Just yesterday I got this email about the whole “SAT vs ACT” thing:

SAT vs ACT email from a subscriber

A recent email I received on the whole SAT vs ACT thing

I’ve been getting this question a lot more than I used to, for some reason, so I wanted to address the issue publicly.

It’s important that somebody finally provide a full, accurate explanation of the differences between the SAT and the ACT, because the “SAT vs ACT” issue is one of the biggest misconceptions in the field of test prep –and there are a lot of misconceptions in test prep, as you know if you read this site frequently.

The ACT has done a very good job of convincing most test-takers (and the educational community at large) that their test is substantially different from the SAT. The email above demonstrates this, and if you search something like “SAT vs ACT” or “SAT ACT difference” you’ll find sites that say things like this:

The ACT is considered a curriculum-based test, meaning it tests a student’s knowledge of subject matter covered in high school. On the other hand, the SAT is traditionally thought of as a test that measures a student’s reasoning or critical thinking skills. [suite101.com]

But the idea that the ACT and the SAT are somehow fundamentally different is, in a word, wrong. As in false. As in they’re essentially the same test, at least as far as their supposed “subject matter” is concerned.

There are differences between the two tests, but they’re kind of like the differences between Coke and Pepsi: each thing has its own fanatical adherents and most people have a slight preference for one or the other, but when you get right down to it they’re practically identical, they’re both slightly harmful to you, and they both go great with pizza.

The ACT doesn’t test scientific knowledge significantly more than the SAT does, and the SAT doesn’t test vocabulary significantly more than the ACT does. The math on the two tests is only slightly different. They do test different grammar and style ideas, but the rules for each test are so simple that it doesn’t take much time to learn them. And the reading comprehension on the two tests is 95% the same (based on a formula in which I think of a number that feels about right to me).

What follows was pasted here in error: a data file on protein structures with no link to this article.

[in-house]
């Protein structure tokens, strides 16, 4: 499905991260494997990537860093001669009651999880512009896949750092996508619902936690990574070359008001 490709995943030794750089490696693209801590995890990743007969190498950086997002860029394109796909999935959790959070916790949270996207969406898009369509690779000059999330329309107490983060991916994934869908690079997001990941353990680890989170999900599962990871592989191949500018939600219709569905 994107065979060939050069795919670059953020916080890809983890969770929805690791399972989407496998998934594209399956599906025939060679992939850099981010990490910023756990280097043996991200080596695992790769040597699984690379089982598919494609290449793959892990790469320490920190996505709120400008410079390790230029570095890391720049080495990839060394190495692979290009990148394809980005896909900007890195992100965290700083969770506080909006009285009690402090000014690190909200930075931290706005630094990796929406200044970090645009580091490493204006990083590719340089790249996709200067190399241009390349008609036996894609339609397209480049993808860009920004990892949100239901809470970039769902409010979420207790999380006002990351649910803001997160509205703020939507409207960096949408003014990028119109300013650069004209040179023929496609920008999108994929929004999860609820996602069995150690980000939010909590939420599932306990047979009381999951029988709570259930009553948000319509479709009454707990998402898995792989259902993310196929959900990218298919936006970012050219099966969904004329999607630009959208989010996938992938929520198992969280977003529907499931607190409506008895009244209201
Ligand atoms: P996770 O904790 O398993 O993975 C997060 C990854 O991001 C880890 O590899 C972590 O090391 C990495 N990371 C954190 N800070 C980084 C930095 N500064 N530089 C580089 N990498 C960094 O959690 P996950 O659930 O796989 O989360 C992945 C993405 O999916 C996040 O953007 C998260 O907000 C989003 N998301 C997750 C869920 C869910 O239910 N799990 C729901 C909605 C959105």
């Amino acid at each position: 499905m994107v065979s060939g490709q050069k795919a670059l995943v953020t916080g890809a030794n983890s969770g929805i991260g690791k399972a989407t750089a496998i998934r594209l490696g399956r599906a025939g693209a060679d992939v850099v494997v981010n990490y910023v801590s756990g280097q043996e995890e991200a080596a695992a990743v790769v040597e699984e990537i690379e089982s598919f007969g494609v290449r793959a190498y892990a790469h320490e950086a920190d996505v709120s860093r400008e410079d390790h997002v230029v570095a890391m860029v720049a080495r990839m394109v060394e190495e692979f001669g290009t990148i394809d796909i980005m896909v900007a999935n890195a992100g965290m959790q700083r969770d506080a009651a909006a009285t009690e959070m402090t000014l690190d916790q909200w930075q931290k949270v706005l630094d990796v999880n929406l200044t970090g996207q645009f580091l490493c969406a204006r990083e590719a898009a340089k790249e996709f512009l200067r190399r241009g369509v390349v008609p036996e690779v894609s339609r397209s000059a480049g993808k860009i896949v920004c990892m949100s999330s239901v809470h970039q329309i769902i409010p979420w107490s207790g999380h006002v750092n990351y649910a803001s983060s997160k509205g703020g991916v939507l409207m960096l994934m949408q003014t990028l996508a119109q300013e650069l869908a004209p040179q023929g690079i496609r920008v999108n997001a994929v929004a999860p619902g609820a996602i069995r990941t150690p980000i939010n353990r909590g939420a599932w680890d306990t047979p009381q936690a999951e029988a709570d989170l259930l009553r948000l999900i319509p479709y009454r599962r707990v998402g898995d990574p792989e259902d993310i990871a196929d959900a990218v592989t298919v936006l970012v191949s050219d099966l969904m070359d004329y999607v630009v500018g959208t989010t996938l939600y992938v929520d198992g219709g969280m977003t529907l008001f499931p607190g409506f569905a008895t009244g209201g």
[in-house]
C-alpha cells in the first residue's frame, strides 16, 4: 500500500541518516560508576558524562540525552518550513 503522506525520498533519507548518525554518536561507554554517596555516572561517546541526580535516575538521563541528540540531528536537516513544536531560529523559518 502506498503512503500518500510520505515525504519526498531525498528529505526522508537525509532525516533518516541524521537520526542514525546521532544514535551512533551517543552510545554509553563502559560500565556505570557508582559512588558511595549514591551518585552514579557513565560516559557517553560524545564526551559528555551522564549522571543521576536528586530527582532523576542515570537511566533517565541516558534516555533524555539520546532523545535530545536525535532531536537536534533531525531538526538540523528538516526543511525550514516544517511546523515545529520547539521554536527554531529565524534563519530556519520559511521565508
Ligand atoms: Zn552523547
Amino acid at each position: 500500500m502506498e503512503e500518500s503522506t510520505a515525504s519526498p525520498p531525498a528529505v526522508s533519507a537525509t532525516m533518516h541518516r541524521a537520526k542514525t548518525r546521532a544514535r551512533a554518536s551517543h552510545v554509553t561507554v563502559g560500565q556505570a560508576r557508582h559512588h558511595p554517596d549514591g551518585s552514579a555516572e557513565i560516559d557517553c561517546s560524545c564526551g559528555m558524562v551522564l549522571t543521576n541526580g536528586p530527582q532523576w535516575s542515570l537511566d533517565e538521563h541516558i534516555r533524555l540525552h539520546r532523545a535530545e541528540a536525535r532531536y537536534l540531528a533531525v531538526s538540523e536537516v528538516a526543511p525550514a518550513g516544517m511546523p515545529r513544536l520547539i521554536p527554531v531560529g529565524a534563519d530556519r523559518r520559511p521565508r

Now, this doesn’t mean that everybody does the same on the SAT and the ACT (although most people do). Some people do much better on one than on the other. But the difference in performance is primarily the result of two factors:

  1. the psychological impact of the student’s own expectations about the test–the “hypochondriac effect,” if you will, and
  2. differences in the actual format and timing of the sections on the test, rather than the subject matter of the questions.

So the short answer to the question “how are the SAT and the ACT different?” is this:

  • The questions aren’t really that different at all–only the formats of the two tests are significantly different.
  • The ACT doesn’t focus on science.
  • The SAT doesn’t focus on vocabulary.
  • The Math sections of the two tests aren’t as different as everybody seems to think.
  • If you’re applying to competitive schools, the SAT and the ACT give equal weight to what they call “writing” (though neither test actually evaluates writing ability).
  • If you prepare for one of the tests, it should take very little time (less than an hour) to convert your approach to the other test.

I know that some of these statements are controversial. But, as always, I have the facts to back me up. In the next few pages, I’m going to explain why the “SAT vs ACT” question is a red herring that distracts students from the real issue, which is the proper way to prepare for a multiple-choice standardized test.

Next in my SAT vs ACT series: The ACT Science Myth